Have you discovered the joys of wordless picture books? Books such as Chalk by Bill Thomson and The Lion and the Mouse by Jerry Pinkney are just two examples from this wonderful world that is just right for encouraging oral language, understanding of story structure, and the development of critical/creative thinking. And a big benefit in our eyes is the way these books can draw in our ELLs. Studies show that families, who speak a language other than English, are engaged and have valuable interaction in their home language when given wordless picture books.
For emerging readers, show them the cover and ask if they can predict what the book will be about based on the illustration. Then open the book. Remember this act alone is modeling for children the way to hold books and turn pages. Encourage the child to turn the pages, taking in the illustrations. Let the child’s imagination soar!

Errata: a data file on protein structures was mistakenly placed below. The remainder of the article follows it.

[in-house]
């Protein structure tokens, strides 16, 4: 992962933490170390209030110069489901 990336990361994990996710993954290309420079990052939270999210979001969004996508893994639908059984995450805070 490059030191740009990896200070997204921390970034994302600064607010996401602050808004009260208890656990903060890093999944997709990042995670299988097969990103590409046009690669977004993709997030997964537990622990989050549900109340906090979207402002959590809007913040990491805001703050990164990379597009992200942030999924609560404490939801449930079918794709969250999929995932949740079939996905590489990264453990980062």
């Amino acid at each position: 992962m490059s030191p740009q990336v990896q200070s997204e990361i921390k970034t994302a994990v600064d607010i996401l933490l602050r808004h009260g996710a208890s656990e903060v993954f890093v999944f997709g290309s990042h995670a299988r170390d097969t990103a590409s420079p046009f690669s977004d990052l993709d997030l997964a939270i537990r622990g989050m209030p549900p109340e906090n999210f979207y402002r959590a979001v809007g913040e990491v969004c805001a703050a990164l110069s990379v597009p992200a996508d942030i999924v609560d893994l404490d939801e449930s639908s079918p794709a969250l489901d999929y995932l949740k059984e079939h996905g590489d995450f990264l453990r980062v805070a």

Then go back through the book a second time. An adult can begin by telling a story in his or her best expressive voice to match the illustration on the page. This model will likely encourage the child (children) to use an expressive voice, too and will show that the sky is the limit for storytelling!
When finished, have the child share his or her favorite parts of the story you told together and/or point out a favorite picture.
Be sure to take out the book again, a few days later. Set the stage by starting your story with different words or from a different viewpoint. This gives children “permission” to tell the story a different way.
Be sure to invite families to be a part of the wordless picture book experience, in any language. This would make a helpful Family Night Demonstration.
NAEYC – 2.D.02; 2.D.04; & 2.E.04.
Head Start – VII. A. & VIII.B.
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